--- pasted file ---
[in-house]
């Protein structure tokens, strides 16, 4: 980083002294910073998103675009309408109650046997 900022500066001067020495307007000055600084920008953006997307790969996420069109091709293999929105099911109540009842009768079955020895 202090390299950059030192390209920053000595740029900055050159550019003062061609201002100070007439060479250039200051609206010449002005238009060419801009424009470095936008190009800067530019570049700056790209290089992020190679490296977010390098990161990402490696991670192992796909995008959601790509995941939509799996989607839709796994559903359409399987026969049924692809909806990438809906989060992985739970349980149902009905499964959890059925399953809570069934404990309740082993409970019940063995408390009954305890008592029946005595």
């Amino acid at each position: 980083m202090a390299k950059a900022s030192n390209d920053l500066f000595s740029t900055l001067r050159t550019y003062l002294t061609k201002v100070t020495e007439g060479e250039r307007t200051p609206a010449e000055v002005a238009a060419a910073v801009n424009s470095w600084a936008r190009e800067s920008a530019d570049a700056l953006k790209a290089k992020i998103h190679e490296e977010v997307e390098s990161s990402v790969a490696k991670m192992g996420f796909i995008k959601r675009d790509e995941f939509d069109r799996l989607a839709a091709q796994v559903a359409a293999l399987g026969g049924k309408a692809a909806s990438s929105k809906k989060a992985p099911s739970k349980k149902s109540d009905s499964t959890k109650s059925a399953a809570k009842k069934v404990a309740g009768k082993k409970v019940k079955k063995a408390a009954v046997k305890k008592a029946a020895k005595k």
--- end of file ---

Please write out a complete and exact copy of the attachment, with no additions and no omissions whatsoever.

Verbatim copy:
[in-house]
């Protein structure tokens, strides 16, 4: 980083002294910073998103675009309408109650046997 900022500066001067020495307007000055600084920008953006997307790969996420069109091709293999929105099911109540009842009768079955020895 202090390299950059030192390209920053000595740029900055050159550019003062061609201002100070007439060479250039200051609206010449002005238009060419801009424009470095936008190009800067530019570049700056790209290089992020190679490296977010390098990161990402490696991670192992796909995008959601790509995941939509799996989607839709796994559903359409399987026969049924692809909806990438809906989060992985739970349980149902009905499964959890059925399953809570069934404990309740082993409970019940063995408390009954305890008592029946005595």
């Amino acid at each position: 980083m202090a390299k950059a900022s030192n390209d920053l500066f000595s740029t900055l001067r050159t550019y003062l002294t061609k201002v100070t020495e007439g060479e250039r307007t200051p609206a010449e000055v002005a238009a060419a910073v801009n424009s470095w600084a936008r190009e800067s920008a530019d570049a700056l953006k790209a290089k992020i998103h190679e490296e977010v997307e390098s990161s990402v790969a490696k991670m192992g996420f796909i995008k959601r675009d790509e995941f939509d069109r799996l989607a839709a091709q796994v559903a359409a293999l399987g026969g049924k309408a692809a909806s990438s929105k809906k989060a992985p099911s739970k349980k149902s109540d009905s499964t959890k109650s059925a399953a809570k009842k069934v404990a309740g009768k082993k409970v019940k079955k063995a408390a009954v046997k305890k008592a029946a020895k005595k």